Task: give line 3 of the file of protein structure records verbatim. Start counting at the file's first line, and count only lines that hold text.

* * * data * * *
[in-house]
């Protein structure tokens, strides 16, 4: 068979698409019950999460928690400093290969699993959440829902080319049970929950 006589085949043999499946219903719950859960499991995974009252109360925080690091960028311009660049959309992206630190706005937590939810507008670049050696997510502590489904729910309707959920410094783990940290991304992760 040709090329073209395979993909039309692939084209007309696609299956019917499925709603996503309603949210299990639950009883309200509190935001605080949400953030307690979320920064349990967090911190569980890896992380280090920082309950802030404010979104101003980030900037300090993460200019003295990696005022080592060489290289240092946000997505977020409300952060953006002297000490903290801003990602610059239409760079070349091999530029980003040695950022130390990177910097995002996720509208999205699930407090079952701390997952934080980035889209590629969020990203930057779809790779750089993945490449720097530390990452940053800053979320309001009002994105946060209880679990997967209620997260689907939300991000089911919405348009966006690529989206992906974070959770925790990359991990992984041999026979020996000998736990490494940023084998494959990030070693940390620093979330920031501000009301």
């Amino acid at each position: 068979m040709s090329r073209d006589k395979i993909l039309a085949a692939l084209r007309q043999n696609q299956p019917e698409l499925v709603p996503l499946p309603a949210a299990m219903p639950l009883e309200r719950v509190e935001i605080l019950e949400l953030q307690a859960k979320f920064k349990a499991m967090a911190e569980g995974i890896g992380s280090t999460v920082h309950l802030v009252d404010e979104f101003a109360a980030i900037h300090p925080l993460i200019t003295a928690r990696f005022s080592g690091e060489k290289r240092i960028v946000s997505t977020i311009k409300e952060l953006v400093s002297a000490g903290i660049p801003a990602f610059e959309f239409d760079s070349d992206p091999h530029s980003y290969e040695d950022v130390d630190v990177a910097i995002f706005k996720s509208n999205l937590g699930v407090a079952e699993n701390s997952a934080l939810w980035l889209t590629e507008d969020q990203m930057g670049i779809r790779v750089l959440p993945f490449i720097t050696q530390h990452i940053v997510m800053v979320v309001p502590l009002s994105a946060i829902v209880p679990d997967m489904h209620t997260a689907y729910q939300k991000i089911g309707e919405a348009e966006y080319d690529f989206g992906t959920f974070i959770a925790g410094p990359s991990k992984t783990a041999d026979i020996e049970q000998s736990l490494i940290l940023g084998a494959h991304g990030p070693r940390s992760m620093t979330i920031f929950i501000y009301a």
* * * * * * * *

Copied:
């Amino acid at each position: 068979m040709s090329r073209d006589k395979i993909l039309a085949a692939l084209r007309q043999n696609q299956p019917e698409l499925v709603p996503l499946p309603a949210a299990m219903p639950l009883e309200r719950v509190e935001i605080l019950e949400l953030q307690a859960k979320f920064k349990a499991m967090a911190e569980g995974i890896g992380s280090t999460v920082h309950l802030v009252d404010e979104f101003a109360a980030i900037h300090p925080l993460i200019t003295a928690r990696f005022s080592g690091e060489k290289r240092i960028v946000s997505t977020i311009k409300e952060l953006v400093s002297a000490g903290i660049p801003a990602f610059e959309f239409d760079s070349d992206p091999h530029s980003y290969e040695d950022v130390d630190v990177a910097i995002f706005k996720s509208n999205l937590g699930v407090a079952e699993n701390s997952a934080l939810w980035l889209t590629e507008d969020q990203m930057g670049i779809r790779v750089l959440p993945f490449i720097t050696q530390h990452i940053v997510m800053v979320v309001p502590l009002s994105a946060i829902v209880p679990d997967m489904h209620t997260a689907y729910q939300k991000i089911g309707e919405a348009e966006y080319d690529f989206g992906t959920f974070i959770a925790g410094p990359s991990k992984t783990a041999d026979i020996e049970q000998s736990l490494i940290l940023g084998a494959h991304g990030p070693r940390s992760m620093t979330i920031f929950i501000y009301a």